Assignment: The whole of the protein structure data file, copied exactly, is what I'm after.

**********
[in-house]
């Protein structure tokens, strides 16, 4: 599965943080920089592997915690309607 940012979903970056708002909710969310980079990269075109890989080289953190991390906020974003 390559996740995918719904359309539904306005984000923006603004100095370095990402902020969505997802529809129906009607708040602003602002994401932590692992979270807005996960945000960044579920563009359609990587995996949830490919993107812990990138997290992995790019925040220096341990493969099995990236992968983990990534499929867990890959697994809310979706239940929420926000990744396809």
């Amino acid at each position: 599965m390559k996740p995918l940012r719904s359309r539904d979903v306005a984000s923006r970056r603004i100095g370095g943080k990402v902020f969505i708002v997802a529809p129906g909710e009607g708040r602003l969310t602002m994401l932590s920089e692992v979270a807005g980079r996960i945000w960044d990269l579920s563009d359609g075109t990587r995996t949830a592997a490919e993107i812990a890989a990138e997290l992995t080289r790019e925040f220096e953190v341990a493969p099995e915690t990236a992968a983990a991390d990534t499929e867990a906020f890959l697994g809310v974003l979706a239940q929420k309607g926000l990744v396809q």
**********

[in-house]
């Protein structure tokens, strides 16, 4: 599965943080920089592997915690309607 940012979903970056708002909710969310980079990269075109890989080289953190991390906020974003 390559996740995918719904359309539904306005984000923006603004100095370095990402902020969505997802529809129906009607708040602003602002994401932590692992979270807005996960945000960044579920563009359609990587995996949830490919993107812990990138997290992995790019925040220096341990493969099995990236992968983990990534499929867990890959697994809310979706239940929420926000990744396809």
């Amino acid at each position: 599965m390559k996740p995918l940012r719904s359309r539904d979903v306005a984000s923006r970056r603004i100095g370095g943080k990402v902020f969505i708002v997802a529809p129906g909710e009607g708040r602003l969310t602002m994401l932590s920089e692992v979270a807005g980079r996960i945000w960044d990269l579920s563009d359609g075109t990587r995996t949830a592997a490919e993107i812990a890989a990138e997290l992995t080289r790019e925040f220096e953190v341990a493969p099995e915690t990236a992968a983990a991390d990534t499929e867990a906020f890959l697994g809310v974003l979706a239940q929420k309607g926000l990744v396809q």